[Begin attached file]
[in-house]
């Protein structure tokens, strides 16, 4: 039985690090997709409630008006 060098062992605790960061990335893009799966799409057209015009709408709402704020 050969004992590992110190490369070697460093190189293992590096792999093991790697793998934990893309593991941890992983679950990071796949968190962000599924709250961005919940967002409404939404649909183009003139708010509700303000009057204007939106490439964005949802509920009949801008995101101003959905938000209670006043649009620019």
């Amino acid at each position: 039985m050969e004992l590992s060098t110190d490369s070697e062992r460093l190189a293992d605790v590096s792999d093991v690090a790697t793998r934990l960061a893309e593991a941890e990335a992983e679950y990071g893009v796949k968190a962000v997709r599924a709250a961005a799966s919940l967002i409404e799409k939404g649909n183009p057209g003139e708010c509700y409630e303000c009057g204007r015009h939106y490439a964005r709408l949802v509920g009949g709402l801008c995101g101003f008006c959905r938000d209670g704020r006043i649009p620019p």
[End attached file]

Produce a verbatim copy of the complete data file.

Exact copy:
[in-house]
């Protein structure tokens, strides 16, 4: 039985690090997709409630008006 060098062992605790960061990335893009799966799409057209015009709408709402704020 050969004992590992110190490369070697460093190189293992590096792999093991790697793998934990893309593991941890992983679950990071796949968190962000599924709250961005919940967002409404939404649909183009003139708010509700303000009057204007939106490439964005949802509920009949801008995101101003959905938000209670006043649009620019």
């Amino acid at each position: 039985m050969e004992l590992s060098t110190d490369s070697e062992r460093l190189a293992d605790v590096s792999d093991v690090a790697t793998r934990l960061a893309e593991a941890e990335a992983e679950y990071g893009v796949k968190a962000v997709r599924a709250a961005a799966s919940l967002i409404e799409k939404g649909n183009p057209g003139e708010c509700y409630e303000c009057g204007r015009h939106y490439a964005r709408l949802v509920g009949g709402l801008c995101g101003f008006c959905r938000d209670g704020r006043i649009p620019p």